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Objection: 7. It is said that human governments are nowhere expressly authorized in the Bible.
Answer: This is a mistake. Both their existence and lawfulness are as expressly recognized in the above quoted scriptures as they can be. But if God did not expressly authorize them, it would still be both the right and the duty of mankind to institute human governments, because they are plainly demanded by the necessities of human nature. It is a first truth, that whatever is essential to the highest good of moral beings in any world, they have a right to pursue, and are bound to pursue according to the best dictates of reason and experience. So far, therefore, are men from needing any express authority to establish human governments, that no inference from the silence of scripture could avail to render their establishment unlawful. It has been shown, in these lectures on moral government, that moral law is a unit that it is that rule of action which is in accordance with the nature, relations, and circumstances of moral beings that whatever is in accordance with, and demanded by the nature, relations, and circumstances of moral beings, is obligatory on them. It is moral law, and no power in the universe can set it aside. Therefore, were the scriptures entirely silent (which they are not) on the subject of human governments, and on the subject of family government, as they actually are on a great many important subjects, this would be no objection to the lawfulness and expediency, necessity and duty of establishing human governments.
Answer: There cannot be a difference between the spirit of the Old and the New Testament, or between the spirit of the law and the gospel, unless God has changed, and unless Christ has undertaken to make void the law through faith, which cannot be. "Do we then make void the law through faith? God forbid: yea, we establish the law" (Romans 3:32). Just human governments, and such governments only are contended for, will not exercise force, unless it is demanded to promote the highest public good. If it be necessary to this end, it can never be wrong. Nay, it must be the duty of human governments to inflict penalties, when their infliction is demanded by the public interest.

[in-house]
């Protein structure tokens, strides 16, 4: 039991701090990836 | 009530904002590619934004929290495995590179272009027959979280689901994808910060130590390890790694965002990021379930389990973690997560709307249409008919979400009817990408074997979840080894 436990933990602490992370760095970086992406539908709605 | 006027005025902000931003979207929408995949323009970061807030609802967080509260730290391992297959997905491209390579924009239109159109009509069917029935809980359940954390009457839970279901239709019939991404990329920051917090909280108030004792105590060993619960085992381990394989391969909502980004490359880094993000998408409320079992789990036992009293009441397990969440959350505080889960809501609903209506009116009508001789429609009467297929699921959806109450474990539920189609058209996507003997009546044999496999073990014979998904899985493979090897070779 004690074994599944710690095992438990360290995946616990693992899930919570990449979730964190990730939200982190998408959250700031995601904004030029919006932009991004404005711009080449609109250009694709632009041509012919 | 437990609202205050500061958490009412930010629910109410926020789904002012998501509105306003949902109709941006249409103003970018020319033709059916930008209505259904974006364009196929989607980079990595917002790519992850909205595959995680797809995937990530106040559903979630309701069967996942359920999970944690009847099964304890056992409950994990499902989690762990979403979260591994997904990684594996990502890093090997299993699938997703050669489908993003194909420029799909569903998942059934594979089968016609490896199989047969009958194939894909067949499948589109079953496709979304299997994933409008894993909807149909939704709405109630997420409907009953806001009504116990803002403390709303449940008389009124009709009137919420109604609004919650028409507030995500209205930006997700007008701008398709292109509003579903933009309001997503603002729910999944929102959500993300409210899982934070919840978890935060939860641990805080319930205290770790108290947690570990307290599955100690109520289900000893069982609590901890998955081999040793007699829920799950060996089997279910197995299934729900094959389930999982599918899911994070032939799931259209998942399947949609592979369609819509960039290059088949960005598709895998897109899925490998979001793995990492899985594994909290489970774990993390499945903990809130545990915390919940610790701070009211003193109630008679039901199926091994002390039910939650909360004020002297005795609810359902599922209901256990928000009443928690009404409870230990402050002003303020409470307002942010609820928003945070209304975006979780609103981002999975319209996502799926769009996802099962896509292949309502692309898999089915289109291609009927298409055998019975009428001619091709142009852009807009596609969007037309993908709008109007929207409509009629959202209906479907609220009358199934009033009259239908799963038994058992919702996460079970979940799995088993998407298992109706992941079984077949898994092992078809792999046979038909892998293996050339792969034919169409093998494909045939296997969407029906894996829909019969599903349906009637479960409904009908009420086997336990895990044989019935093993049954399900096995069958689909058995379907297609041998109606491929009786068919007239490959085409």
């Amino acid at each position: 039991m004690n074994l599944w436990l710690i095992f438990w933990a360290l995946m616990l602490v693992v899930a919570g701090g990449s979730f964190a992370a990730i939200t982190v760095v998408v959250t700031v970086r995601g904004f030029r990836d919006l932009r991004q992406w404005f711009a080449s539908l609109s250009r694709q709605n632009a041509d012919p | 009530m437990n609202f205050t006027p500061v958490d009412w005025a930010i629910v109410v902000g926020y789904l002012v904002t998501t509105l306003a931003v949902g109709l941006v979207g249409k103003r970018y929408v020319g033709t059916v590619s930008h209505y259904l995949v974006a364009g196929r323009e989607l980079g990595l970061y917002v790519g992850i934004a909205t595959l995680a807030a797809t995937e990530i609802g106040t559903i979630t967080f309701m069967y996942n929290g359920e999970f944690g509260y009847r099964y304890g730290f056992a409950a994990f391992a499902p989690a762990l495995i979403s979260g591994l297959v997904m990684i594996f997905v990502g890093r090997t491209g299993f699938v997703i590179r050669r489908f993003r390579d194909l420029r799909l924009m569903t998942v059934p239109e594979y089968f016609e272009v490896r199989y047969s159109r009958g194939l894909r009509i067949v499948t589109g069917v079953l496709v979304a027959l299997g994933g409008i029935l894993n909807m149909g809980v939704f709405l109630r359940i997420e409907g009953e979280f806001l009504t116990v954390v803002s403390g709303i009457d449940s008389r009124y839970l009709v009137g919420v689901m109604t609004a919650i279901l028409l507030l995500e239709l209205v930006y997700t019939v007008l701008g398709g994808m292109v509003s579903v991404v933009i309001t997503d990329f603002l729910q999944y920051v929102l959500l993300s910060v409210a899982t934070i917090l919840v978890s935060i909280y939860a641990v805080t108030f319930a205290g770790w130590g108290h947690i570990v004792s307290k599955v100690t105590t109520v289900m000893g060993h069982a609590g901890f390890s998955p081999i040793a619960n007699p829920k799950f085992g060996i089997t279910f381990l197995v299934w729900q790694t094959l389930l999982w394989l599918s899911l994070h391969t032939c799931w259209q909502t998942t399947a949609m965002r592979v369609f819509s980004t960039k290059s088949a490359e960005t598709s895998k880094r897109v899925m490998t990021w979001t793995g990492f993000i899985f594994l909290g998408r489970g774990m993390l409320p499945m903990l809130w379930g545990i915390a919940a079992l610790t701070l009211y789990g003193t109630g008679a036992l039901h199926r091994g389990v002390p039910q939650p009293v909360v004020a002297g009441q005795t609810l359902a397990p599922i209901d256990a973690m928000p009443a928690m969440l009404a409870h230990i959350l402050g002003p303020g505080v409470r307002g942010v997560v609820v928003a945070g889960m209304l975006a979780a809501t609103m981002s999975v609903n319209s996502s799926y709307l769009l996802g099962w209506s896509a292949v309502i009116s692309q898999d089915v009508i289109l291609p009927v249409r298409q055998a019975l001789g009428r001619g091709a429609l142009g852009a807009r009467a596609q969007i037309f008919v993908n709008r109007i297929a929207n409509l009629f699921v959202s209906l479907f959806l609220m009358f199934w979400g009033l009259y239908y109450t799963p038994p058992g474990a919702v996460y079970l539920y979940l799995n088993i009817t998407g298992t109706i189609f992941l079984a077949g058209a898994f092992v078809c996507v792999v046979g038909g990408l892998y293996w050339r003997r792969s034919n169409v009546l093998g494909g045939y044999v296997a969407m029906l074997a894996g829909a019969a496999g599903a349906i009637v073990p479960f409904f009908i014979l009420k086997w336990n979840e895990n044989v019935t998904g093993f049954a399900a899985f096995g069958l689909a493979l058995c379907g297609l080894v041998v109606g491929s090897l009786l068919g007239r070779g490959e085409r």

Objection: 9. It has been said by some persons, that church government is sufficient to meet the necessities of the world, without secular or state governments.
Answer: What! Church governments regulate commerce, make internal arrangements, such as roads, bridges, and taxation, and undertake to manage all the business affairs of the world! Preposterous and impossible! Church government was never established for any such end; but simply to regulate the spiritual, in distinction from the secular concerns of men to try offenders and inflict spiritual chastisement, and never to perplex and embarrass itself with managing the business and commercial interests of the world.
Objection: 10. It is said, that were all the world holy, legal penalties would not be needed.
Answer: Were all men perfectly holy, the execution of penalties would not be needed; but still, if there were law, there must be penalties; and it would be both the right and the duty of civil officers to inflict them, whenever the needful occasion should call for their execution. But the state of the world supposed is not at hand, and while the world is what it is, laws must remain, and be enforced.
Answer: This is a ridiculous assertion, because God as expressly commands obedience to civil officers as to parents. He makes it as absolutely the duty of civil officers to punish crime, as of parents to punish their own disobedient children. The right of family government, though commanded by God, is not founded in the arbitrary will of God, but in the highest good of human beings; so that family government would be both necessary and obligatory, had God not commanded it. So the right of human government has not its foundation in the arbitrary will of God, but in the necessities of human beings. The larger the community the more absolute the necessity of government. If in the small circle of the family, laws and penalties are needed, how much more in the larger communities of states and nations. Now, neither the ruler of a family, nor any other human ruler, has a right to legislate arbitrarily, or enact, or enforce any other laws, than those that are demanded by the nature, relations, and circumstances of human beings. Nothing can be obligatory on moral beings, but that which is consistent with their nature, relations, and circumstances. But human beings are bound to establish family governments, state governments, national governments, and in short, whatever government may be requisite for the universal instruction, government, virtue, and happiness of the world, or any portion of it.